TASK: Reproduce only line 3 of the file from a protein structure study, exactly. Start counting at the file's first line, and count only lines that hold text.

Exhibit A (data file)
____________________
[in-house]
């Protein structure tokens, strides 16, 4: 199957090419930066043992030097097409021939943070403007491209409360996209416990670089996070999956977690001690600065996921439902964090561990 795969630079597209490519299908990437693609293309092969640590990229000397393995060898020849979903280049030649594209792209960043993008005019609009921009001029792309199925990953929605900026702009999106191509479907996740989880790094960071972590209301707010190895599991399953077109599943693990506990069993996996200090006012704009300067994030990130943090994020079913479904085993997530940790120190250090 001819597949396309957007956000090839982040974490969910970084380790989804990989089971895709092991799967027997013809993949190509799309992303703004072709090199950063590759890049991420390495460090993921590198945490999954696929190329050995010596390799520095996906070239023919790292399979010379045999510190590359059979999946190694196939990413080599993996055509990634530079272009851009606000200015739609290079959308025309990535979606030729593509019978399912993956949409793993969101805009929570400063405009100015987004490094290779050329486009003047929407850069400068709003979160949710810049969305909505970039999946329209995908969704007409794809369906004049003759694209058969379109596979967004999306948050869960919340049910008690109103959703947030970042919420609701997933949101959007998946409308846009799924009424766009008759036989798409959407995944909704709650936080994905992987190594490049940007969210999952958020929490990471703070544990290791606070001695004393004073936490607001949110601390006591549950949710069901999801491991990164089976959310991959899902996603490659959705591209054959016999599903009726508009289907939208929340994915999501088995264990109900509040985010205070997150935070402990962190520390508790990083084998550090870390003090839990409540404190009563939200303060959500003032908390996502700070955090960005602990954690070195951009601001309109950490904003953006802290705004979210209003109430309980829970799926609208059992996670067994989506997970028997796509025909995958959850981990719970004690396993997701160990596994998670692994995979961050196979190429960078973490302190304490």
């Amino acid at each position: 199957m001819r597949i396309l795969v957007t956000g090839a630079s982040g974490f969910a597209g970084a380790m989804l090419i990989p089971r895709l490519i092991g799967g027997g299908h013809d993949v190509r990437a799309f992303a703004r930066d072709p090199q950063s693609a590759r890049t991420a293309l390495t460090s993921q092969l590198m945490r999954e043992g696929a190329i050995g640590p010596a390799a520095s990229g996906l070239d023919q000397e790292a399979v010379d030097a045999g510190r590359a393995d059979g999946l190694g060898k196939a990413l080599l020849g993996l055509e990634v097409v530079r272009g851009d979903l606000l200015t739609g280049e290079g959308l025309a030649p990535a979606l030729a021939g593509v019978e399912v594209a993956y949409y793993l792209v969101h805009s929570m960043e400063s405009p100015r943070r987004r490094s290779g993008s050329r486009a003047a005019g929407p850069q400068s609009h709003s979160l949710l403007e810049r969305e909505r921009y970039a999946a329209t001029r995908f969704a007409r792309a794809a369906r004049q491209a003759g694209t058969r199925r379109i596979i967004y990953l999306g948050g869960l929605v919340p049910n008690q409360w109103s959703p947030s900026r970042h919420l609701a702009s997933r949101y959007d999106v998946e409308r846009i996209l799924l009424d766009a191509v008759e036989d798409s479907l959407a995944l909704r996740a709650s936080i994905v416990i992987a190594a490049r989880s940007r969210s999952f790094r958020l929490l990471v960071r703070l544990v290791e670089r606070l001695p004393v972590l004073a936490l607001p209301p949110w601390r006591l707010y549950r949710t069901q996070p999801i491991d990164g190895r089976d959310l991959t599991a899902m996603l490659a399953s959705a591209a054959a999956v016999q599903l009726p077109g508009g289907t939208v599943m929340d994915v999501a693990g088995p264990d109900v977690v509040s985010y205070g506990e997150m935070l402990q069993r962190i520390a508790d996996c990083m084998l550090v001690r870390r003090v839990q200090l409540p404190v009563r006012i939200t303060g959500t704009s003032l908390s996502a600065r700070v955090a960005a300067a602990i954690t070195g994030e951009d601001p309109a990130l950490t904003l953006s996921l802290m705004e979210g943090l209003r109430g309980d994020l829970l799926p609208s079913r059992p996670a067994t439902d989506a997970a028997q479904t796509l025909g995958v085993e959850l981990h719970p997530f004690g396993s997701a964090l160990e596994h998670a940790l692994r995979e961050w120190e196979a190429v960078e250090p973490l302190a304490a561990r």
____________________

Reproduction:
């Amino acid at each position: 199957m001819r597949i396309l795969v957007t956000g090839a630079s982040g974490f969910a597209g970084a380790m989804l090419i990989p089971r895709l490519i092991g799967g027997g299908h013809d993949v190509r990437a799309f992303a703004r930066d072709p090199q950063s693609a590759r890049t991420a293309l390495t460090s993921q092969l590198m945490r999954e043992g696929a190329i050995g640590p010596a390799a520095s990229g996906l070239d023919q000397e790292a399979v010379d030097a045999g510190r590359a393995d059979g999946l190694g060898k196939a990413l080599l020849g993996l055509e990634v097409v530079r272009g851009d979903l606000l200015t739609g280049e290079g959308l025309a030649p990535a979606l030729a021939g593509v019978e399912v594209a993956y949409y793993l792209v969101h805009s929570m960043e400063s405009p100015r943070r987004r490094s290779g993008s050329r486009a003047a005019g929407p850069q400068s609009h709003s979160l949710l403007e810049r969305e909505r921009y970039a999946a329209t001029r995908f969704a007409r792309a794809a369906r004049q491209a003759g694209t058969r199925r379109i596979i967004y990953l999306g948050g869960l929605v919340p049910n008690q409360w109103s959703p947030s900026r970042h919420l609701a702009s997933r949101y959007d999106v998946e409308r846009i996209l799924l009424d766009a191509v008759e036989d798409s479907l959407a995944l909704r996740a709650s936080i994905v416990i992987a190594a490049r989880s940007r969210s999952f790094r958020l929490l990471v960071r703070l544990v290791e670089r606070l001695p004393v972590l004073a936490l607001p209301p949110w601390r006591l707010y549950r949710t069901q996070p999801i491991d990164g190895r089976d959310l991959t599991a899902m996603l490659a399953s959705a591209a054959a999956v016999q599903l009726p077109g508009g289907t939208v599943m929340d994915v999501a693990g088995p264990d109900v977690v509040s985010y205070g506990e997150m935070l402990q069993r962190i520390a508790d996996c990083m084998l550090v001690r870390r003090v839990q200090l409540p404190v009563r006012i939200t303060g959500t704009s003032l908390s996502a600065r700070v955090a960005a300067a602990i954690t070195g994030e951009d601001p309109a990130l950490t904003l953006s996921l802290m705004e979210g943090l209003r109430g309980d994020l829970l799926p609208s079913r059992p996670a067994t439902d989506a997970a028997q479904t796509l025909g995958v085993e959850l981990h719970p997530f004690g396993s997701a964090l160990e596994h998670a940790l692994r995979e961050w120190e196979a190429v960078e250090p973490l302190a304490a561990r």